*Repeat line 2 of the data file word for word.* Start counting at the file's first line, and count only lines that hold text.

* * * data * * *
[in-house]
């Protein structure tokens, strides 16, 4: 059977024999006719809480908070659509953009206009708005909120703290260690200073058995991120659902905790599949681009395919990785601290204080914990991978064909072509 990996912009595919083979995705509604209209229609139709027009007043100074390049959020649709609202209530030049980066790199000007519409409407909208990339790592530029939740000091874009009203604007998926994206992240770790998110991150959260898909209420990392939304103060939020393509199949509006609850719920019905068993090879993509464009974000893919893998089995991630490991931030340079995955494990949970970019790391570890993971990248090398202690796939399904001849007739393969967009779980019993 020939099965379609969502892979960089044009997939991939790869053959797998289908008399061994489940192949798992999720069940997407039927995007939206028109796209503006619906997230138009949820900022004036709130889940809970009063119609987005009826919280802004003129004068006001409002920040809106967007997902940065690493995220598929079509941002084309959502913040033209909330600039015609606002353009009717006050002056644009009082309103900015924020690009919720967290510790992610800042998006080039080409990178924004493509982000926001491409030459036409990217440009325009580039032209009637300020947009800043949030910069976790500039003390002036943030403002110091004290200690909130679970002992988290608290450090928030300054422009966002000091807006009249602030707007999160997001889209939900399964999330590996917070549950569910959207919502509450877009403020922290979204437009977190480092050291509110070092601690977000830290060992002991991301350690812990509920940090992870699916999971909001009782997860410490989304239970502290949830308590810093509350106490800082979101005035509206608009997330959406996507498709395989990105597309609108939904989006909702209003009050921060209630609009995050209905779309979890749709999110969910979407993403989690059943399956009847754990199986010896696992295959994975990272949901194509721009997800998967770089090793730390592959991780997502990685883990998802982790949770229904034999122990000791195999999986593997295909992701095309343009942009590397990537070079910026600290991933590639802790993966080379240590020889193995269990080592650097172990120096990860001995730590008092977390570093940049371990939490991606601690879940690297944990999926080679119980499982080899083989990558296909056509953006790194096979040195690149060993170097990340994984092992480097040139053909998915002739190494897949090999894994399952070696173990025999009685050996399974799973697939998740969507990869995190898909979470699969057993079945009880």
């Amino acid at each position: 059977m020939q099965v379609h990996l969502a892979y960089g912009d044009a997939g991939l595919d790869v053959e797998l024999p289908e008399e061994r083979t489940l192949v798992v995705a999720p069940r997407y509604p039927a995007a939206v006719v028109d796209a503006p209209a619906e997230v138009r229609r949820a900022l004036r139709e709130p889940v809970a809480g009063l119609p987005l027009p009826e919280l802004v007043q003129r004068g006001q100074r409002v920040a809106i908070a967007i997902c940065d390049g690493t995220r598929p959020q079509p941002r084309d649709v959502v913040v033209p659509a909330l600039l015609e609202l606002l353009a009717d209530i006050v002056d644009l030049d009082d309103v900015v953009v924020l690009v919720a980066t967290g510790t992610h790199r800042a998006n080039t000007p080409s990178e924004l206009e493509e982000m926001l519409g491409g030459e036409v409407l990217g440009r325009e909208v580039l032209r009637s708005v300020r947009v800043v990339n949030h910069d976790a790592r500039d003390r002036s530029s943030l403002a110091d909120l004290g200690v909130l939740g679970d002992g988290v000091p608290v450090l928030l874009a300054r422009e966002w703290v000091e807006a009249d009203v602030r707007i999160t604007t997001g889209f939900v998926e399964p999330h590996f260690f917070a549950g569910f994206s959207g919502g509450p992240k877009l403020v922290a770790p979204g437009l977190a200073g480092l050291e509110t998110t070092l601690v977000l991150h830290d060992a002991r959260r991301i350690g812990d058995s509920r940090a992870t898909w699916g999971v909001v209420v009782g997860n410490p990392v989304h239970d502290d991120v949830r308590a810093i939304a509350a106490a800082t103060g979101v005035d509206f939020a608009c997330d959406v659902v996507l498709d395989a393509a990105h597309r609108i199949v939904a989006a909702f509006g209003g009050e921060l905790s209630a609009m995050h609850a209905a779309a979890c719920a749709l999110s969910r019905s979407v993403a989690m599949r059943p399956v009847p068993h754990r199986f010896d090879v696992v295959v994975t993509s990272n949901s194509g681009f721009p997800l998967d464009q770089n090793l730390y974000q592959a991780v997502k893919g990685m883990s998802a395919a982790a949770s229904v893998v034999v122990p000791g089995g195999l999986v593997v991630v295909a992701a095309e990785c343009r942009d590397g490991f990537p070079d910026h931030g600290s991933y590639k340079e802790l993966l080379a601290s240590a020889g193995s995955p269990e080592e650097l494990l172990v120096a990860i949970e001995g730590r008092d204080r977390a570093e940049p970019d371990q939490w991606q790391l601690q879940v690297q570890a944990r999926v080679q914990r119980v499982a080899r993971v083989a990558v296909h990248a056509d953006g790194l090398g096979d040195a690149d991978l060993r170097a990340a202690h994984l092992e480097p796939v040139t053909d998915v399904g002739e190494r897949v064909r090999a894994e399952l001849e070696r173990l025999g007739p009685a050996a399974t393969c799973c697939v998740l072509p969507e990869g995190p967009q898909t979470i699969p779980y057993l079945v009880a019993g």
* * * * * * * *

């Protein structure tokens, strides 16, 4: 059977024999006719809480908070659509953009206009708005909120703290260690200073058995991120659902905790599949681009395919990785601290204080914990991978064909072509 990996912009595919083979995705509604209209229609139709027009007043100074390049959020649709609202209530030049980066790199000007519409409407909208990339790592530029939740000091874009009203604007998926994206992240770790998110991150959260898909209420990392939304103060939020393509199949509006609850719920019905068993090879993509464009974000893919893998089995991630490991931030340079995955494990949970970019790391570890993971990248090398202690796939399904001849007739393969967009779980019993 020939099965379609969502892979960089044009997939991939790869053959797998289908008399061994489940192949798992999720069940997407039927995007939206028109796209503006619906997230138009949820900022004036709130889940809970009063119609987005009826919280802004003129004068006001409002920040809106967007997902940065690493995220598929079509941002084309959502913040033209909330600039015609606002353009009717006050002056644009009082309103900015924020690009919720967290510790992610800042998006080039080409990178924004493509982000926001491409030459036409990217440009325009580039032209009637300020947009800043949030910069976790500039003390002036943030403002110091004290200690909130679970002992988290608290450090928030300054422009966002000091807006009249602030707007999160997001889209939900399964999330590996917070549950569910959207919502509450877009403020922290979204437009977190480092050291509110070092601690977000830290060992002991991301350690812990509920940090992870699916999971909001009782997860410490989304239970502290949830308590810093509350106490800082979101005035509206608009997330959406996507498709395989990105597309609108939904989006909702209003009050921060209630609009995050209905779309979890749709999110969910979407993403989690059943399956009847754990199986010896696992295959994975990272949901194509721009997800998967770089090793730390592959991780997502990685883990998802982790949770229904034999122990000791195999999986593997295909992701095309343009942009590397990537070079910026600290991933590639802790993966080379240590020889193995269990080592650097172990120096990860001995730590008092977390570093940049371990939490991606601690879940690297944990999926080679119980499982080899083989990558296909056509953006790194096979040195690149060993170097990340994984092992480097040139053909998915002739190494897949090999894994399952070696173990025999009685050996399974799973697939998740969507990869995190898909979470699969057993079945009880």